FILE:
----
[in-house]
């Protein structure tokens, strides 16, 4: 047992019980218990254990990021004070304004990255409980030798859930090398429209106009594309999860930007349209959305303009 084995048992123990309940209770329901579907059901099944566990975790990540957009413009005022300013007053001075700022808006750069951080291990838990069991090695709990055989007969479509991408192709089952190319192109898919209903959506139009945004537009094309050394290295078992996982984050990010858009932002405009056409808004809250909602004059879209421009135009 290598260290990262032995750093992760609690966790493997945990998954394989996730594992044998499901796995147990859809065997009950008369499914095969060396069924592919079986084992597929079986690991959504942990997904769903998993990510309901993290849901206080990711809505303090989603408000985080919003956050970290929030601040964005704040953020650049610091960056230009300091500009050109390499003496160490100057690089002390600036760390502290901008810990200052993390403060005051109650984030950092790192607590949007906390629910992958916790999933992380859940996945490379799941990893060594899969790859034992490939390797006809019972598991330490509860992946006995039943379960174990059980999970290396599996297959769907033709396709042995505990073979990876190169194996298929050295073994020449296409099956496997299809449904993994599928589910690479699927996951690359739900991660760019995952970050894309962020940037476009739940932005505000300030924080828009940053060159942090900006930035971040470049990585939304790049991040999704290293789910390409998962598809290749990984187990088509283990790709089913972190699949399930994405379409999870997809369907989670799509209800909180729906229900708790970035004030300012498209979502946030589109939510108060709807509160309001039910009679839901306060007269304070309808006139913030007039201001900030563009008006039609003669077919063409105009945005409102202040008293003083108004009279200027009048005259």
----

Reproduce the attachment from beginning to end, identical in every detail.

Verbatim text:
[in-house]
């Protein structure tokens, strides 16, 4: 047992019980218990254990990021004070304004990255409980030798859930090398429209106009594309999860930007349209959305303009 084995048992123990309940209770329901579907059901099944566990975790990540957009413009005022300013007053001075700022808006750069951080291990838990069991090695709990055989007969479509991408192709089952190319192109898919209903959506139009945004537009094309050394290295078992996982984050990010858009932002405009056409808004809250909602004059879209421009135009 290598260290990262032995750093992760609690966790493997945990998954394989996730594992044998499901796995147990859809065997009950008369499914095969060396069924592919079986084992597929079986690991959504942990997904769903998993990510309901993290849901206080990711809505303090989603408000985080919003956050970290929030601040964005704040953020650049610091960056230009300091500009050109390499003496160490100057690089002390600036760390502290901008810990200052993390403060005051109650984030950092790192607590949007906390629910992958916790999933992380859940996945490379799941990893060594899969790859034992490939390797006809019972598991330490509860992946006995039943379960174990059980999970290396599996297959769907033709396709042995505990073979990876190169194996298929050295073994020449296409099956496997299809449904993994599928589910690479699927996951690359739900991660760019995952970050894309962020940037476009739940932005505000300030924080828009940053060159942090900006930035971040470049990585939304790049991040999704290293789910390409998962598809290749990984187990088509283990790709089913972190699949399930994405379409999870997809369907989670799509209800909180729906229900708790970035004030300012498209979502946030589109939510108060709807509160309001039910009679839901306060007269304070309808006139913030007039201001900030563009008006039609003669077919063409105009945005409102202040008293003083108004009279200027009048005259």